IHOP launches Flip’d by IHOP after rethinking the pilot in the course of the pandemic
Render a Flip’d by IHOP location
IHOP will launch its fast-casual spin-off Flip’d by IHOP in July – more than a year after the initial planning.
The Dine Brands chain first introduced Flip’d in late 2019, positioning it as a way to attract consumers in busy urban areas. The first location was scheduled to open in Atlanta in April, but Covid appeared and spread across the US, causing lockdowns and a pause in IHOP’s plans for the spin-off.
As consumers got used to ordering groceries online and off-premises sales increased, the pancake chain pondered its strategy for Flip’d. Instead of only targeting busy city centers, IHOP is now planning to control the fast-casual locations in suburbs and also in high-end convenience stores.
“We assume that we will continue to open restaurants and when we open new ones we will incorporate whatever knowledge we have into the future design,” said IHOP President Jay Johns in an interview. “This is not a test that you start and then stop to evaluate before making any further decisions.”
The first Pilot Flip’d location will open in midtown Manhattan in late July. Other markets that an IHOP Flip’d could open later this year include Lawrence, Kansas, Columbus and Dublin, Ohio. Johns said IHOP has signed a deal to open multiple Flip’d locations with EG America, which owns convenience store chains like Kwik Stop and Minit Mart.
“We’ll learn where this works best and where we can focus on our future development once we get this insight,” said Johns.
A representation of the interior of a Flip’d by IHOP location
Flip’d customers can order their food at digital kiosks or at the counter. Delivery and digital order pick-up are also possible. And similar to a Chipotle Mexican Grill or Sweetgreen, the locations have significantly fewer seats than a full-service IHOP restaurant.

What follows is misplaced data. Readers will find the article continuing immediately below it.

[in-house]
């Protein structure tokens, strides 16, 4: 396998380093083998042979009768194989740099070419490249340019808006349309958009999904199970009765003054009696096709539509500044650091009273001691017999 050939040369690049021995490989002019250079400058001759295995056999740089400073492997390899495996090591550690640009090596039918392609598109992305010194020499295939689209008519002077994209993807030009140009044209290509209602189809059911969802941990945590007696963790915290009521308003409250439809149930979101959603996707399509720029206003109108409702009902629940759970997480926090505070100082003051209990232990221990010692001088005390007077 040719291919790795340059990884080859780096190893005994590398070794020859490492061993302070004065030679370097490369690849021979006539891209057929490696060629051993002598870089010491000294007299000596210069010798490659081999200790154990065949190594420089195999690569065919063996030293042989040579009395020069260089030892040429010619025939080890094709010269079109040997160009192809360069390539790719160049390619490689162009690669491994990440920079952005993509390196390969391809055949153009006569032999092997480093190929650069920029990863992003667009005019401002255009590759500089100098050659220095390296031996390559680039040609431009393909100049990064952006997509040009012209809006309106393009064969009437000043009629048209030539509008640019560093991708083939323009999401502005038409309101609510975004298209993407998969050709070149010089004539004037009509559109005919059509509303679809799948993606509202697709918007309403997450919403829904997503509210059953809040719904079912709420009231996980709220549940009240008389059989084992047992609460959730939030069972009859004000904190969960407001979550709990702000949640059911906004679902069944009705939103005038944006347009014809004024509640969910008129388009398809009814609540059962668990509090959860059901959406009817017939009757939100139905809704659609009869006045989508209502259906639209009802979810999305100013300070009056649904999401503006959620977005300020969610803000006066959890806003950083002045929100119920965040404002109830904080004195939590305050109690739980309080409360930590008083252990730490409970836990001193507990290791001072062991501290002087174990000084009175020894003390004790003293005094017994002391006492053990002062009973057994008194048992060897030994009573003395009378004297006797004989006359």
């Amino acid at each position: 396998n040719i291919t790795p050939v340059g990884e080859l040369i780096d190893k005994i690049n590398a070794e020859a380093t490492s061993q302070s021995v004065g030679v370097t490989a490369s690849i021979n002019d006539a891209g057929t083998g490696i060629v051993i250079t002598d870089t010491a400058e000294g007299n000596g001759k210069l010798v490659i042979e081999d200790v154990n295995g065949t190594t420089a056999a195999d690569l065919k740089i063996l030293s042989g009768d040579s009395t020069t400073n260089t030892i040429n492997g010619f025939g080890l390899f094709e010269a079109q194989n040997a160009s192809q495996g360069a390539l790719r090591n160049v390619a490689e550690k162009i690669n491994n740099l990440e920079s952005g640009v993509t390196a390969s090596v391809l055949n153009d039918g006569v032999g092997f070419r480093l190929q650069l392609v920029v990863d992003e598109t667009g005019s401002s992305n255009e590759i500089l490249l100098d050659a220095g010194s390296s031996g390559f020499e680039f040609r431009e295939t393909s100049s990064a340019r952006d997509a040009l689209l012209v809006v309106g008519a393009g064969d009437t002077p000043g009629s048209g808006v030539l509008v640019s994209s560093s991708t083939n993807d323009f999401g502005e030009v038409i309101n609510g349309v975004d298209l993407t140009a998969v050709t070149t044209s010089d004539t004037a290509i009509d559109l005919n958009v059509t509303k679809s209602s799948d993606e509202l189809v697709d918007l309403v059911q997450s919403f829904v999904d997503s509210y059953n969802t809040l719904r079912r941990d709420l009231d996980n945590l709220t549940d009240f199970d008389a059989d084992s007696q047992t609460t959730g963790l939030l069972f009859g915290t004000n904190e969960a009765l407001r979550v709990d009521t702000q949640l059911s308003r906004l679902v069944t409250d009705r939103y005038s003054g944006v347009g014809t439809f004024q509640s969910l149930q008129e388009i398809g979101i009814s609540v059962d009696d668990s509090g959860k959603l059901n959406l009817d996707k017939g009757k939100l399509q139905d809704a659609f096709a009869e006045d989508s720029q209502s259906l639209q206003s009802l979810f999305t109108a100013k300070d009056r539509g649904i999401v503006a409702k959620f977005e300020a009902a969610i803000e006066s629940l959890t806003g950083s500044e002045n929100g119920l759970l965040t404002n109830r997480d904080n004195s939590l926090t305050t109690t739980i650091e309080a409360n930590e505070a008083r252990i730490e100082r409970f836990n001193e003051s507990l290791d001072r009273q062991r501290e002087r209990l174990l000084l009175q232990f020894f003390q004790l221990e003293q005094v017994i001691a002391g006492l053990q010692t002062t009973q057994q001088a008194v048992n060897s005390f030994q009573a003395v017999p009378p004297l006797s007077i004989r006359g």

IHOP formulated the menu to be more convenient for customers who travel a lot, and gives fast-casual classics such as bowls their own special touch. Main courses include pancake shells, customizable egg sandwiches, burritos, and sandwiches to appeal to customers throughout the day. Grab-and-go salads and sandwiches are also sold.
During the pandemic, when the Flip’d pilot waited in limbo, IHOP launched burritos and bowls all over its place in an effort to reach more take-away customers.
All Flip’d locations are operated by franchisees. Johns said IHOP will offer $ 150,000 each to the first 10 franchisees to open their first Flip’d location to incentivize them and expedite the learning curve for IHOP.
“We expect to get outside interest – people who want to get into the system to do so – but initially most of them will be existing franchisees,” said Johns.
IHOP isn’t the first fast-casual chain to try a spin-off. In 2019, the Cheesecake Factory launched Social Monk Asian Kitchen, and Bloomin ‘Brands opened the Aussie Grill from outback locations internationally and in the US. Not everyone was fine. Cracker Barrel killed Holler & Dash, the fast-casual spinoff it launched in 2016 after acquiring Maple Street Biscuit.
Shares in Dine Brands, which include Applebee’s, are up 61% this year as investors look to a strong comeback once the pandemic clears. The company has a market value of $ 1.6 billion.
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